So, during medieval times, older women were seen, basically, as having outlived their usefulness, which is what happened to Catherine of Aragon once she hit menopause. Since it was obvious the king (King Henry VIII, of course) would not have a legitimate male heir (his illegitimate son died suddenly of an illness), his counselors advised him to name a successor or find a way to put his marriage aside and marry a younger, fertile wife.

Of course, the latter appealed to Henry, who wanted to marry Ann Boleyn, though since Catherine was an extremely devout Catholic and the people loved her, it took years and a lot of nasty manipulation before he was free of her.

The Black Plague took more children and young people than elderly, and that led to the elderly living even longer than usual; older unmarried women often had a hard time getting by financially with no one to support them, and most could only secure loans from other women friends, as they were seen as bad credit risks (even if they did marry, everything would legally belong to their husbands, who might not agree to pay back the debt).

According to Jessica Godfrey, in her book Attitudes Toward Post-Menopausal Women in the High and Late Middle Ages, some male writers of the time viewed older women as incapable of love and even "venomous and dangerous to children"!
posted by misha at 4:53 PM on October 23, 2012 [4 favorites]

According to Aristotle, men reached their physical prime between the ages of 30 and 35, and their mental prime around the age of 49. His view of old age was highly negative. Old men are cynical, distrustful and cowardly; they are selfish and small-minded; they live in the past and lack any hope for the future. On the other hand, Cicero argued in De Senectute ('On Old Age') that old age could be honourable, dignified and even pleasant. So positive and negative stereotypes of old age have co-existed ever since the classical period.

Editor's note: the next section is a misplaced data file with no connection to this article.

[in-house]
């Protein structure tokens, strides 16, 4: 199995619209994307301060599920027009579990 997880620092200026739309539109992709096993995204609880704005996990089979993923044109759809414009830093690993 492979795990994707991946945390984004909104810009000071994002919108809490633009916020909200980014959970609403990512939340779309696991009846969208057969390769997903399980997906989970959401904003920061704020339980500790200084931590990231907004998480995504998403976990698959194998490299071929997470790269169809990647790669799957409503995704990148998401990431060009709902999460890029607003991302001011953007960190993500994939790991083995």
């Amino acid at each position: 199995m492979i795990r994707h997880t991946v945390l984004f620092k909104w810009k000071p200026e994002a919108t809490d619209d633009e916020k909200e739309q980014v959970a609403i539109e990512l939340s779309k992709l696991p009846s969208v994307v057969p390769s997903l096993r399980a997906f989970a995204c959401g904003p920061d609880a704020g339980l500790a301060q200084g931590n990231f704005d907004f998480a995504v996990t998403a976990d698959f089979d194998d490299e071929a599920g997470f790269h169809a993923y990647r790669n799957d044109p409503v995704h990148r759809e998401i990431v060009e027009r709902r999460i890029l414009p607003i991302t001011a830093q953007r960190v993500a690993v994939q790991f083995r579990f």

In pre-industrial Europe, old age began in the sixth decade of life, though slightly earlier for women than for men. Among the poorer classes, women tended to be given the honorific title 'Mother' around the age of 50, while men were given the title 'Father' in their mid-fifties. Women were sometimes said to be old after the menopause, but this does not mean that they had 'outlived their usefulness', as post-menopausal women could still play an active role in raising young children, and widows sometimes enjoyed considerable financial independence. In medical theory, old age was associated with coldness and dryness, which was not necessarily a bad thing, as it meant that old people (women as well as men) were perceived as acting more rationally and less emotionally.

It's been estimated that in 18th century Europe, over 10% of the population was aged over 60. In other words, old people formed a very visible part of society, not just a few toothless old crones muttering to themselves by the fireside. Attitudes to old age were complex, ambiguous, and often surprisingly modern. For an up-to-date, well-illustrated introduction to the subject, see Pat Thane, A History of Old Age (2005), and see also this sensitive review of the book by Joan Bakewell in the Guardian.
posted by verstegan at 3:24 PM on October 24, 2012